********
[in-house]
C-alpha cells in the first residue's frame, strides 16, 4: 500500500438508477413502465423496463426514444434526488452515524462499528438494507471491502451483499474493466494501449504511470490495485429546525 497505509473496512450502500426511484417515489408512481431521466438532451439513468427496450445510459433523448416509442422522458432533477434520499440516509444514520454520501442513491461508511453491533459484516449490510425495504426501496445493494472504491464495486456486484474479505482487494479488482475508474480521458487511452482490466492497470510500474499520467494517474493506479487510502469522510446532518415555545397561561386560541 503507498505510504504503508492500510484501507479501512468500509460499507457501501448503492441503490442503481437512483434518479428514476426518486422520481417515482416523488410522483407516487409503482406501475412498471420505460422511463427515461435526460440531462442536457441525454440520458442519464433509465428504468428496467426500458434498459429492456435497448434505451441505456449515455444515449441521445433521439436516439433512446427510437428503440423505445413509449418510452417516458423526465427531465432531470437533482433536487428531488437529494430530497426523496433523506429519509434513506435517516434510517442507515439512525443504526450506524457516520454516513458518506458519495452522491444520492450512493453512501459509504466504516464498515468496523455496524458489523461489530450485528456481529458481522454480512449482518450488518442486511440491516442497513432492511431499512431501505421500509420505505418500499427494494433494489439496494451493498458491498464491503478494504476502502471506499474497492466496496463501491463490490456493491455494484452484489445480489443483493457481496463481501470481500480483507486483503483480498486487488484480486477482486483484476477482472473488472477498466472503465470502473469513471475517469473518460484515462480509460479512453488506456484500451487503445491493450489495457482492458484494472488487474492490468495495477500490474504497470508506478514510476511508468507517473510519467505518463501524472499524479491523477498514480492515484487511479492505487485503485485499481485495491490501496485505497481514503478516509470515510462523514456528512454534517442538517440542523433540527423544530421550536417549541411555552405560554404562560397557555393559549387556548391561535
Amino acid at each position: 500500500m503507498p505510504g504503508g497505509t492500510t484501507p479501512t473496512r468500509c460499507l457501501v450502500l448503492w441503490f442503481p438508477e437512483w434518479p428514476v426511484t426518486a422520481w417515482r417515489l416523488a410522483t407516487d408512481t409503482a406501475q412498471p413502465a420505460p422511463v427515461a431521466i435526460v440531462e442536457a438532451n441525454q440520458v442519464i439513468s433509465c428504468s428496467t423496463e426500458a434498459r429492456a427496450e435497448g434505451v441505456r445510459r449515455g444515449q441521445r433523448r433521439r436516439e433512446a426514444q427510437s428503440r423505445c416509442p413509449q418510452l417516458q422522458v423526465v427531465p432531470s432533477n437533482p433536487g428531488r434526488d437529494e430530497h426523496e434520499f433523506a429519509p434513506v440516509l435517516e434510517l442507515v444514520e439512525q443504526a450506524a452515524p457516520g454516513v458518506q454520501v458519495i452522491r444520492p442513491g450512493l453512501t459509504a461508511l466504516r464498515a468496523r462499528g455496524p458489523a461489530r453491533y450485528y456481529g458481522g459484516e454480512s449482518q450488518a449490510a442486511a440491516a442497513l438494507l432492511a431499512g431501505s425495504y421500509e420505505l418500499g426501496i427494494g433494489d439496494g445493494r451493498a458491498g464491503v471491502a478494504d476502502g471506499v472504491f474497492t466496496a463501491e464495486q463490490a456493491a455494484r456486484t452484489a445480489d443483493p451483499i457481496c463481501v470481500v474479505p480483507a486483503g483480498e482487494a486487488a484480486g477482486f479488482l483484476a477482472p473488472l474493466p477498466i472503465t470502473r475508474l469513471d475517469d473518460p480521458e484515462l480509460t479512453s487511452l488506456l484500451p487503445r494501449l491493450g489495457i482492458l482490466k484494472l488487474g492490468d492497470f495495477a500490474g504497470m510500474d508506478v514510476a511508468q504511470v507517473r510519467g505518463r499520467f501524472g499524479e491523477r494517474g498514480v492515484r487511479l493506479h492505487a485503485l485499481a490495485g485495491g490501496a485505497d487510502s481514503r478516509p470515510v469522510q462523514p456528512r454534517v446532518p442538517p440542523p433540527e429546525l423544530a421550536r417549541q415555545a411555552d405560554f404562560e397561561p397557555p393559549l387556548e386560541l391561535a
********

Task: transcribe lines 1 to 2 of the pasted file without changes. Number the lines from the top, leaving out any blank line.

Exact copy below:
[in-house]
C-alpha cells in the first residue's frame, strides 16, 4: 500500500438508477413502465423496463426514444434526488452515524462499528438494507471491502451483499474493466494501449504511470490495485429546525 497505509473496512450502500426511484417515489408512481431521466438532451439513468427496450445510459433523448416509442422522458432533477434520499440516509444514520454520501442513491461508511453491533459484516449490510425495504426501496445493494472504491464495486456486484474479505482487494479488482475508474480521458487511452482490466492497470510500474499520467494517474493506479487510502469522510446532518415555545397561561386560541 503507498505510504504503508492500510484501507479501512468500509460499507457501501448503492441503490442503481437512483434518479428514476426518486422520481417515482416523488410522483407516487409503482406501475412498471420505460422511463427515461435526460440531462442536457441525454440520458442519464433509465428504468428496467426500458434498459429492456435497448434505451441505456449515455444515449441521445433521439436516439433512446427510437428503440423505445413509449418510452417516458423526465427531465432531470437533482433536487428531488437529494430530497426523496433523506429519509434513506435517516434510517442507515439512525443504526450506524457516520454516513458518506458519495452522491444520492450512493453512501459509504466504516464498515468496523455496524458489523461489530450485528456481529458481522454480512449482518450488518442486511440491516442497513432492511431499512431501505421500509420505505418500499427494494433494489439496494451493498458491498464491503478494504476502502471506499474497492466496496463501491463490490456493491455494484452484489445480489443483493457481496463481501470481500480483507486483503483480498486487488484480486477482486483484476477482472473488472477498466472503465470502473469513471475517469473518460484515462480509460479512453488506456484500451487503445491493450489495457482492458484494472488487474492490468495495477500490474504497470508506478514510476511508468507517473510519467505518463501524472499524479491523477498514480492515484487511479492505487485503485485499481485495491490501496485505497481514503478516509470515510462523514456528512454534517442538517440542523433540527423544530421550536417549541411555552405560554404562560397557555393559549387556548391561535